American Red Cross still seeking donations amid coronavirus

DOWAGIAC — James Lanning has worked for the American Red Cross for more than 10 years. During his employment, he has seen a lot of things. However, the current situation created by COVID-19 is unique.

As the coronavirus pandemic has circulated, the American Red Cross has announced an ongoing critical need for blood product donations during the uncertain time. Blood drives have been canceled at an alarming rate, and patients need a sufficient blood supply during the ongoing crisis, according to

“We have never seen anything like this before,” Lanning said. “The drives we do put on are filling up fast. I have never seen anything like this before, but I knew our donors and the public would step up, and so far, they have been filling drives as fast as we can schedule them.”

Lanning, a donor recruitment representative for the American Red Cross, works with businesses, schools, churches and anyone in Berrien, Van Buren, Cass and Kalamazoo counties to set up blood drives, recruit donors and put on the actual drives.

Earlier this month, The Timbers of Cass County, a senior citizen home in Dowagiac, had excitedly planned on hosting a blood drive for the community.

As the coronavirus took a turn and more cases popped up, Lanning said the nursing home and rehabilitation facility had to make the hard decision to cancel the blood drive.

“The people at The Timbers were so excited,” Lanning said. “They called me and said they just couldn’t do it.”

As the coronavirus starts to make its way through Michigan and as new cases develop every day, Lanning said his 17 planned blood drives have dwindled to three remaining in the area.

“There are representatives who have lost a lot more,” he said.

Some of those cancellations occurred because colleges, churches and other open venue spaces were forced to close due to mandates issued by Gov. Gretchen Whitmer.

A recent blood drive scheduled for Friday at ACTION Ministries, which offered to take over for The Timbers, was also canceled as Lanning said some of the Red Cross’ own staff had become sick.

Monday, Whitmer announced a “stay-at-home” executive order. Community blood drives hosted across the state are allowed to remain open as the executive order will enable residents to leave their homes for healthcare and public health operations.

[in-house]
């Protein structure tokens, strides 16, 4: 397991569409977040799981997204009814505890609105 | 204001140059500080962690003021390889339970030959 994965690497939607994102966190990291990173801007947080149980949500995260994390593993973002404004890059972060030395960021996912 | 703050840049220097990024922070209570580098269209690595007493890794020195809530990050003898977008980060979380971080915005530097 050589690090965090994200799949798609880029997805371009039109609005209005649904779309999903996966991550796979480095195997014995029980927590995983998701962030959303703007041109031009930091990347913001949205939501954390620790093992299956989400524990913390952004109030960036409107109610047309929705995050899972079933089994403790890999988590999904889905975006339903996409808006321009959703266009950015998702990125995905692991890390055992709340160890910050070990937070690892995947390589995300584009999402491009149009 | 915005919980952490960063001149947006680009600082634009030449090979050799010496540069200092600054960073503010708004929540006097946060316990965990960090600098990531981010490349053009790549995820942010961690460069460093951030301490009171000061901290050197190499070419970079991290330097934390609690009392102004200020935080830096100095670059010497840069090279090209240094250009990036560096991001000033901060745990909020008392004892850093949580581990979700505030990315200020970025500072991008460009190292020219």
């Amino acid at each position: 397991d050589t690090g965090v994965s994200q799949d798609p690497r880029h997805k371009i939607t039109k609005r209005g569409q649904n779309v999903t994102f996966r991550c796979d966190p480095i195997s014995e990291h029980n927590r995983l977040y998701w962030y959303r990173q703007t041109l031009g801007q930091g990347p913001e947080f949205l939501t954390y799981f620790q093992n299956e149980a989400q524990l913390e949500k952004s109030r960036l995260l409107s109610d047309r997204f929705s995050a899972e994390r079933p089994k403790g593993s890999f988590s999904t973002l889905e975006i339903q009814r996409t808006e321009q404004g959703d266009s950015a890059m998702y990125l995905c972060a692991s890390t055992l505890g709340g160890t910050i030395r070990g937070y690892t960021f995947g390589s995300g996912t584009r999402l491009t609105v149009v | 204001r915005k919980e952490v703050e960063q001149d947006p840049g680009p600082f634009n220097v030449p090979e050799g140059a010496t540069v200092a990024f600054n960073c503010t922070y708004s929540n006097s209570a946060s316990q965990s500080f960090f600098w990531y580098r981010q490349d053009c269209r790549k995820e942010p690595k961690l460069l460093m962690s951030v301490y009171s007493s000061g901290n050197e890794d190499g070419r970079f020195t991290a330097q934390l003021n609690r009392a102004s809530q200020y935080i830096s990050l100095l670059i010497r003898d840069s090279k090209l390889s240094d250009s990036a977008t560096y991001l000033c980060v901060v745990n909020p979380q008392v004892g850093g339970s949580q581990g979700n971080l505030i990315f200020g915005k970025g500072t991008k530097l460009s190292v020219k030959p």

The American Red Cross has also taken its own precautions to limit the spread of the virus by following its routine safety protocol. Red Cross staff wears gloves, routinely wiping down donor-touched areas, use sterile collection sets for every donation and prepare the donor’s arm with aseptic scrub, according to a press release from the Red Cross.

In addition, Lanning said the Red Cross is now taking the temperatures of everyone coming into the drive before they get into the blood drive room. Red Cross staff is also checking donors for signs or symptoms of the virus.

For drives that are still happening, Lanning said the Red Cross has to set up beds, histories, waiting areas and refreshment areas all at social distancing requirements.

For those who are looking to continue to support the Red Cross and are not able to physically donate, Lanning said hosting an actual blood drive is helpful.

“If you have a large area that is open with tables and chairs, then we could sure use the space,” Lanning said. “Another way is by volunteering. As we can put drives on, we need volunteers to work them still. The last way is to donate to the Red Cross.”

While Lanning could not give out official blood drive locations due to the continually evolving situation, he encouraged those interested in donating to look at or call 1-800-RED-CROSS.

“We are confirming drives almost daily as things change daily,” he said. “Keep checking,, as one day, there might be no drive, and the next day there is a drive.”